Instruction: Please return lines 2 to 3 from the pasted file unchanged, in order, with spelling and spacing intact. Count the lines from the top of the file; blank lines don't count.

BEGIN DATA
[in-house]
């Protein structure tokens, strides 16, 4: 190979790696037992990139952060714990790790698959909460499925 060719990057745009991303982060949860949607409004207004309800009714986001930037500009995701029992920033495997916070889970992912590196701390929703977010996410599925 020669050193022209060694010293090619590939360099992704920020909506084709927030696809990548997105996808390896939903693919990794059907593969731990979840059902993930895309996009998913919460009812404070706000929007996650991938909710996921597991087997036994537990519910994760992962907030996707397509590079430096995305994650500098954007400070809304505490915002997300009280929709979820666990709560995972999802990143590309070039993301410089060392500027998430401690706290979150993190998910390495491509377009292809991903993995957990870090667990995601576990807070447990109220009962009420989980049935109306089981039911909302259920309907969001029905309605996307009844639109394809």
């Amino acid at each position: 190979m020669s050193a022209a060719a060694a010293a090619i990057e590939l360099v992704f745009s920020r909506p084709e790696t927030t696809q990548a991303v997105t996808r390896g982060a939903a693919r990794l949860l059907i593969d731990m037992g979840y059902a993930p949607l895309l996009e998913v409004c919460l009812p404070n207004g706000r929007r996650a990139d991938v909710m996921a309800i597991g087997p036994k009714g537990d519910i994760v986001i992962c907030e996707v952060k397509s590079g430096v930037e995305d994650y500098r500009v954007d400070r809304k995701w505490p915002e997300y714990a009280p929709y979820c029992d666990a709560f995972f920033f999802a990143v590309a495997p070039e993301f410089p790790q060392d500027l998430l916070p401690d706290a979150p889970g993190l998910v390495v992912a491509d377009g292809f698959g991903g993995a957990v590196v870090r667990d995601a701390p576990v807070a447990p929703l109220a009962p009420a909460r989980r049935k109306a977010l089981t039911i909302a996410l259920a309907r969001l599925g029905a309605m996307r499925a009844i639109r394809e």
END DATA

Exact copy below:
């Protein structure tokens, strides 16, 4: 190979790696037992990139952060714990790790698959909460499925 060719990057745009991303982060949860949607409004207004309800009714986001930037500009995701029992920033495997916070889970992912590196701390929703977010996410599925 020669050193022209060694010293090619590939360099992704920020909506084709927030696809990548997105996808390896939903693919990794059907593969731990979840059902993930895309996009998913919460009812404070706000929007996650991938909710996921597991087997036994537990519910994760992962907030996707397509590079430096995305994650500098954007400070809304505490915002997300009280929709979820666990709560995972999802990143590309070039993301410089060392500027998430401690706290979150993190998910390495491509377009292809991903993995957990870090667990995601576990807070447990109220009962009420989980049935109306089981039911909302259920309907969001029905309605996307009844639109394809």
């Amino acid at each position: 190979m020669s050193a022209a060719a060694a010293a090619i990057e590939l360099v992704f745009s920020r909506p084709e790696t927030t696809q990548a991303v997105t996808r390896g982060a939903a693919r990794l949860l059907i593969d731990m037992g979840y059902a993930p949607l895309l996009e998913v409004c919460l009812p404070n207004g706000r929007r996650a990139d991938v909710m996921a309800i597991g087997p036994k009714g537990d519910i994760v986001i992962c907030e996707v952060k397509s590079g430096v930037e995305d994650y500098r500009v954007d400070r809304k995701w505490p915002e997300y714990a009280p929709y979820c029992d666990a709560f995972f920033f999802a990143v590309a495997p070039e993301f410089p790790q060392d500027l998430l916070p401690d706290a979150p889970g993190l998910v390495v992912a491509d377009g292809f698959g991903g993995a957990v590196v870090r667990d995601a701390p576990v807070a447990p929703l109220a009962p009420a909460r989980r049935k109306a977010l089981t039911i909302a996410l259920a309907r969001l599925g029905a309605m996307r499925a009844i639109r394809e």